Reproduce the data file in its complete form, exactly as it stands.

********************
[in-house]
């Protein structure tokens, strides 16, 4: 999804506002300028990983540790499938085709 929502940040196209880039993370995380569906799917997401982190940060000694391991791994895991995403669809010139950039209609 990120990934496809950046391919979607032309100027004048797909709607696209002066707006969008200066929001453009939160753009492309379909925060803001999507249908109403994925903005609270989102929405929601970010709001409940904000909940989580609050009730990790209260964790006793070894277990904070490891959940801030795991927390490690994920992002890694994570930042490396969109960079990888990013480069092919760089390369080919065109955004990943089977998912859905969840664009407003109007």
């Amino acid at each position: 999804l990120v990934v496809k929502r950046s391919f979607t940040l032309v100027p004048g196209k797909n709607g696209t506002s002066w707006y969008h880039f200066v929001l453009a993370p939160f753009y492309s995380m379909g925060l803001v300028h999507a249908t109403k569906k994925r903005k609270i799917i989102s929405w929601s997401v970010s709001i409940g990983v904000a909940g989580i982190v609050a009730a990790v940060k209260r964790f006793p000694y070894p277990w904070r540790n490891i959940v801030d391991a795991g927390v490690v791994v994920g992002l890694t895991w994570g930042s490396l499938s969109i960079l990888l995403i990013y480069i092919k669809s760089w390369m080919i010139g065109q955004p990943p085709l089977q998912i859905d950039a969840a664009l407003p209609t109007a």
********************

[in-house]
């Protein structure tokens, strides 16, 4: 999804506002300028990983540790499938085709 929502940040196209880039993370995380569906799917997401982190940060000694391991791994895991995403669809010139950039209609 990120990934496809950046391919979607032309100027004048797909709607696209002066707006969008200066929001453009939160753009492309379909925060803001999507249908109403994925903005609270989102929405929601970010709001409940904000909940989580609050009730990790209260964790006793070894277990904070490891959940801030795991927390490690994920992002890694994570930042490396969109960079990888990013480069092919760089390369080919065109955004990943089977998912859905969840664009407003109007």
């Amino acid at each position: 999804l990120v990934v496809k929502r950046s391919f979607t940040l032309v100027p004048g196209k797909n709607g696209t506002s002066w707006y969008h880039f200066v929001l453009a993370p939160f753009y492309s995380m379909g925060l803001v300028h999507a249908t109403k569906k994925r903005k609270i799917i989102s929405w929601s997401v970010s709001i409940g990983v904000a909940g989580i982190v609050a009730a990790v940060k209260r964790f006793p000694y070894p277990w904070r540790n490891i959940v801030d391991a795991g927390v490690v791994v994920g992002l890694t895991w994570g930042s490396l499938s969109i960079l990888l995403i990013y480069i092919k669809s760089w390369m080919i010139g065109q955004p990943p085709l089977q998912i859905d950039a969840a664009l407003p209609t109007a």